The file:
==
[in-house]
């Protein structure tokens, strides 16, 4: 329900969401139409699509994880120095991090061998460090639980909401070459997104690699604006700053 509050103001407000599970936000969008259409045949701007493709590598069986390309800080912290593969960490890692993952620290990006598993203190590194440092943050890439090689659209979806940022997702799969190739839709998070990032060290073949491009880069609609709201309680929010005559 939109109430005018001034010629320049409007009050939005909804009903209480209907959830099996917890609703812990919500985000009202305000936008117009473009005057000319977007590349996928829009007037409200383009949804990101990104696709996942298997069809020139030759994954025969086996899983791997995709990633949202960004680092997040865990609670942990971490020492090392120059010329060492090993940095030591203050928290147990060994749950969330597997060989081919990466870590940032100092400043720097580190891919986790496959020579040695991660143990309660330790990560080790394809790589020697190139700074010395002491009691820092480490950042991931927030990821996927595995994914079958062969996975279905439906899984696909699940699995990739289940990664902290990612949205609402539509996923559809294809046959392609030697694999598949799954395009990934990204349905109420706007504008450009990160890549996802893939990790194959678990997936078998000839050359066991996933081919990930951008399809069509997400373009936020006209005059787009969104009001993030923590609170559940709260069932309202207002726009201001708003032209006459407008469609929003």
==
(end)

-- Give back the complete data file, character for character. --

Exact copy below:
[in-house]
């Protein structure tokens, strides 16, 4: 329900969401139409699509994880120095991090061998460090639980909401070459997104690699604006700053 509050103001407000599970936000969008259409045949701007493709590598069986390309800080912290593969960490890692993952620290990006598993203190590194440092943050890439090689659209979806940022997702799969190739839709998070990032060290073949491009880069609609709201309680929010005559 939109109430005018001034010629320049409007009050939005909804009903209480209907959830099996917890609703812990919500985000009202305000936008117009473009005057000319977007590349996928829009007037409200383009949804990101990104696709996942298997069809020139030759994954025969086996899983791997995709990633949202960004680092997040865990609670942990971490020492090392120059010329060492090993940095030591203050928290147990060994749950969330597997060989081919990466870590940032100092400043720097580190891919986790496959020579040695991660143990309660330790990560080790394809790589020697190139700074010395002491009691820092480490950042991931927030990821996927595995994914079958062969996975279905439906899984696909699940699995990739289940990664902290990612949205609402539509996923559809294809046959392609030697694999598949799954395009990934990204349905109420706007504008450009990160890549996802893939990790194959678990997936078998000839050359066991996933081919990930951008399809069509997400373009936020006209005059787009969104009001993030923590609170559940709260069932309202207002726009201001708003032209006459407008469609929003």